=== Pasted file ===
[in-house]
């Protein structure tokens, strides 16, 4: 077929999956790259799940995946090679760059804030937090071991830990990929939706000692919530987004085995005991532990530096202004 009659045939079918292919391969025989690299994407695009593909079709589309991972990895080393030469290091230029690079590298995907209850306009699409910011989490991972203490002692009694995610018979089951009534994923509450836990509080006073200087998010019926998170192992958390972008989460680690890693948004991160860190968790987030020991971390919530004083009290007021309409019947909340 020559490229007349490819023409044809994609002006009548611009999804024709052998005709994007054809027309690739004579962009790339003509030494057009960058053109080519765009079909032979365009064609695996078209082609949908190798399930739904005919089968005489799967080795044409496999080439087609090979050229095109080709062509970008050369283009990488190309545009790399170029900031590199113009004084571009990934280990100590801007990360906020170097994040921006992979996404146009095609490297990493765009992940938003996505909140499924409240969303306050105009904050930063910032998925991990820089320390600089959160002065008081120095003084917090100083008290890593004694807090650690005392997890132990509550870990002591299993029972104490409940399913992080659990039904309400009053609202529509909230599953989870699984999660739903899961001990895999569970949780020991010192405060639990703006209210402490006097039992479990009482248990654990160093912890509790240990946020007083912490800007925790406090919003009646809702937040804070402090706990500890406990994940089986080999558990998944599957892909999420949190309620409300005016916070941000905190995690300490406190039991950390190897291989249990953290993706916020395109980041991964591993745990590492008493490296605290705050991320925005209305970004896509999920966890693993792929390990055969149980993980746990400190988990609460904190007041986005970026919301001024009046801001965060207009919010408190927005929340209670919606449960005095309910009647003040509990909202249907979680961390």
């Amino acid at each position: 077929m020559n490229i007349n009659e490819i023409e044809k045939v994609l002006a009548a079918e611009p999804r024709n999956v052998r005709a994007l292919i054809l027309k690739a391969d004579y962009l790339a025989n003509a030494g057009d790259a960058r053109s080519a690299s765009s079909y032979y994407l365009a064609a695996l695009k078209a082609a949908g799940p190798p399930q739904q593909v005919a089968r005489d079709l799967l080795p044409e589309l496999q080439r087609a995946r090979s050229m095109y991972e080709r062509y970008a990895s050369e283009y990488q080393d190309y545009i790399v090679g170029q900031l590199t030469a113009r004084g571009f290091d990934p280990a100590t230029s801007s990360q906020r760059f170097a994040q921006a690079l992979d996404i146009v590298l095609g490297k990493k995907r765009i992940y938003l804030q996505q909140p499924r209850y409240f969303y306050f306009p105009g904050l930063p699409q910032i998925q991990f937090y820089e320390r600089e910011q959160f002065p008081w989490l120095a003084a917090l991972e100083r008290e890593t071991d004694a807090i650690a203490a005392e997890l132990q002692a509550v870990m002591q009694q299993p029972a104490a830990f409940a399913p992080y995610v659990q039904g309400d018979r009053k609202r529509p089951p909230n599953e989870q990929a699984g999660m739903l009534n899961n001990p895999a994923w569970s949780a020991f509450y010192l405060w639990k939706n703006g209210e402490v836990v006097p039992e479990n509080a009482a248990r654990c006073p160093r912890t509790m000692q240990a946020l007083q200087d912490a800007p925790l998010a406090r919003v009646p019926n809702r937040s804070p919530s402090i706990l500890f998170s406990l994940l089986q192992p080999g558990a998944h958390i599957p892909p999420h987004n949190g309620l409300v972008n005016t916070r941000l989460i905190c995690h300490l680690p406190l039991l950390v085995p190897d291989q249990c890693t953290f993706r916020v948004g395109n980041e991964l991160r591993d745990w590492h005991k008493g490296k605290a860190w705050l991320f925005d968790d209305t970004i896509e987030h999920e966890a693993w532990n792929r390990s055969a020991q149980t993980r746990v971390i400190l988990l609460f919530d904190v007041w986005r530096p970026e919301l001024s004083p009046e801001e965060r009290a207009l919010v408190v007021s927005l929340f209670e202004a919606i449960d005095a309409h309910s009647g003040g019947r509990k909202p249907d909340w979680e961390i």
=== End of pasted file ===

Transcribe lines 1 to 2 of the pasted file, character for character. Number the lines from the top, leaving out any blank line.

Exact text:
[in-house]
């Protein structure tokens, strides 16, 4: 077929999956790259799940995946090679760059804030937090071991830990990929939706000692919530987004085995005991532990530096202004 009659045939079918292919391969025989690299994407695009593909079709589309991972990895080393030469290091230029690079590298995907209850306009699409910011989490991972203490002692009694995610018979089951009534994923509450836990509080006073200087998010019926998170192992958390972008989460680690890693948004991160860190968790987030020991971390919530004083009290007021309409019947909340 020559490229007349490819023409044809994609002006009548611009999804024709052998005709994007054809027309690739004579962009790339003509030494057009960058053109080519765009079909032979365009064609695996078209082609949908190798399930739904005919089968005489799967080795044409496999080439087609090979050229095109080709062509970008050369283009990488190309545009790399170029900031590199113009004084571009990934280990100590801007990360906020170097994040921006992979996404146009095609490297990493765009992940938003996505909140499924409240969303306050105009904050930063910032998925991990820089320390600089959160002065008081120095003084917090100083008290890593004694807090650690005392997890132990509550870990002591299993029972104490409940399913992080659990039904309400009053609202529509909230599953989870699984999660739903899961001990895999569970949780020991010192405060639990703006209210402490006097039992479990009482248990654990160093912890509790240990946020007083912490800007925790406090919003009646809702937040804070402090706990500890406990994940089986080999558990998944599957892909999420949190309620409300005016916070941000905190995690300490406190039991950390190897291989249990953290993706916020395109980041991964591993745990590492008493490296605290705050991320925005209305970004896509999920966890693993792929390990055969149980993980746990400190988990609460904190007041986005970026919301001024009046801001965060207009919010408190927005929340209670919606449960005095309910009647003040509990909202249907979680961390």